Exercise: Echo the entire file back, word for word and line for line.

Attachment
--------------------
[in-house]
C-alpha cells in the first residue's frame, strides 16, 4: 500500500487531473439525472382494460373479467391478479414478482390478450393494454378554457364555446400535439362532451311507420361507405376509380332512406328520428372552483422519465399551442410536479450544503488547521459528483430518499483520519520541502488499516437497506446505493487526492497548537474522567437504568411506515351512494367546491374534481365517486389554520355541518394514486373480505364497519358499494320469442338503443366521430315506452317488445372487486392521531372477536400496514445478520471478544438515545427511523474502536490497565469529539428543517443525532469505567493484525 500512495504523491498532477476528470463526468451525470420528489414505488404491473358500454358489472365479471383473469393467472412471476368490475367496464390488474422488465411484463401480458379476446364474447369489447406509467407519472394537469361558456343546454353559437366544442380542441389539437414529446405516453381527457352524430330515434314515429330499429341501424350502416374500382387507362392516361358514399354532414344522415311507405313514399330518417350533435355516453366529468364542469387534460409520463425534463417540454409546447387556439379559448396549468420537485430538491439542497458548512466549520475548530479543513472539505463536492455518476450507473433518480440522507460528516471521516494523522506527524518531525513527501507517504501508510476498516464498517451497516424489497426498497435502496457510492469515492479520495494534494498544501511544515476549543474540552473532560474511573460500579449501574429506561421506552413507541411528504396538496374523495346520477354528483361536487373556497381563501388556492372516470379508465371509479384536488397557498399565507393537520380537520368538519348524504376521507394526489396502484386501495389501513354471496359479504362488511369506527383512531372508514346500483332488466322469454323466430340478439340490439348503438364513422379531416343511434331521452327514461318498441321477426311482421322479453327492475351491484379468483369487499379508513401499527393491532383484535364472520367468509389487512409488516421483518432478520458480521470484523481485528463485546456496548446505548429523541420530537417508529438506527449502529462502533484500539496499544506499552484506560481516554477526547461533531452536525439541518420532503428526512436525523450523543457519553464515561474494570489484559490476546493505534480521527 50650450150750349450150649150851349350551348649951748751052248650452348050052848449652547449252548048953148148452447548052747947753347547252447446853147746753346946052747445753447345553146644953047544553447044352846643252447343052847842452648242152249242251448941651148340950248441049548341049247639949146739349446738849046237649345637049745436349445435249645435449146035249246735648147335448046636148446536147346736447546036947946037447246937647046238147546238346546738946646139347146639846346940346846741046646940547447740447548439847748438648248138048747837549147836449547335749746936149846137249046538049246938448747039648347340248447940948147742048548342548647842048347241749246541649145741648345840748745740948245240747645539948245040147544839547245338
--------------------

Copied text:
[in-house]
C-alpha cells in the first residue's frame, strides 16, 4: 500500500487531473439525472382494460373479467391478479414478482390478450393494454378554457364555446400535439362532451311507420361507405376509380332512406328520428372552483422519465399551442410536479450544503488547521459528483430518499483520519520541502488499516437497506446505493487526492497548537474522567437504568411506515351512494367546491374534481365517486389554520355541518394514486373480505364497519358499494320469442338503443366521430315506452317488445372487486392521531372477536400496514445478520471478544438515545427511523474502536490497565469529539428543517443525532469505567493484525 500512495504523491498532477476528470463526468451525470420528489414505488404491473358500454358489472365479471383473469393467472412471476368490475367496464390488474422488465411484463401480458379476446364474447369489447406509467407519472394537469361558456343546454353559437366544442380542441389539437414529446405516453381527457352524430330515434314515429330499429341501424350502416374500382387507362392516361358514399354532414344522415311507405313514399330518417350533435355516453366529468364542469387534460409520463425534463417540454409546447387556439379559448396549468420537485430538491439542497458548512466549520475548530479543513472539505463536492455518476450507473433518480440522507460528516471521516494523522506527524518531525513527501507517504501508510476498516464498517451497516424489497426498497435502496457510492469515492479520495494534494498544501511544515476549543474540552473532560474511573460500579449501574429506561421506552413507541411528504396538496374523495346520477354528483361536487373556497381563501388556492372516470379508465371509479384536488397557498399565507393537520380537520368538519348524504376521507394526489396502484386501495389501513354471496359479504362488511369506527383512531372508514346500483332488466322469454323466430340478439340490439348503438364513422379531416343511434331521452327514461318498441321477426311482421322479453327492475351491484379468483369487499379508513401499527393491532383484535364472520367468509389487512409488516421483518432478520458480521470484523481485528463485546456496548446505548429523541420530537417508529438506527449502529462502533484500539496499544506499552484506560481516554477526547461533531452536525439541518420532503428526512436525523450523543457519553464515561474494570489484559490476546493505534480521527 50650450150750349450150649150851349350551348649951748751052248650452348050052848449652547449252548048953148148452447548052747947753347547252447446853147746753346946052747445753447345553146644953047544553447044352846643252447343052847842452648242152249242251448941651148340950248441049548341049247639949146739349446738849046237649345637049745436349445435249645435449146035249246735648147335448046636148446536147346736447546036947946037447246937647046238147546238346546738946646139347146639846346940346846741046646940547447740447548439847748438648248138048747837549147836449547335749746936149846137249046538049246938448747039648347340248447940948147742048548342548647842048347241749246541649145741648345840748745740948245240747645539948245040147544839547245338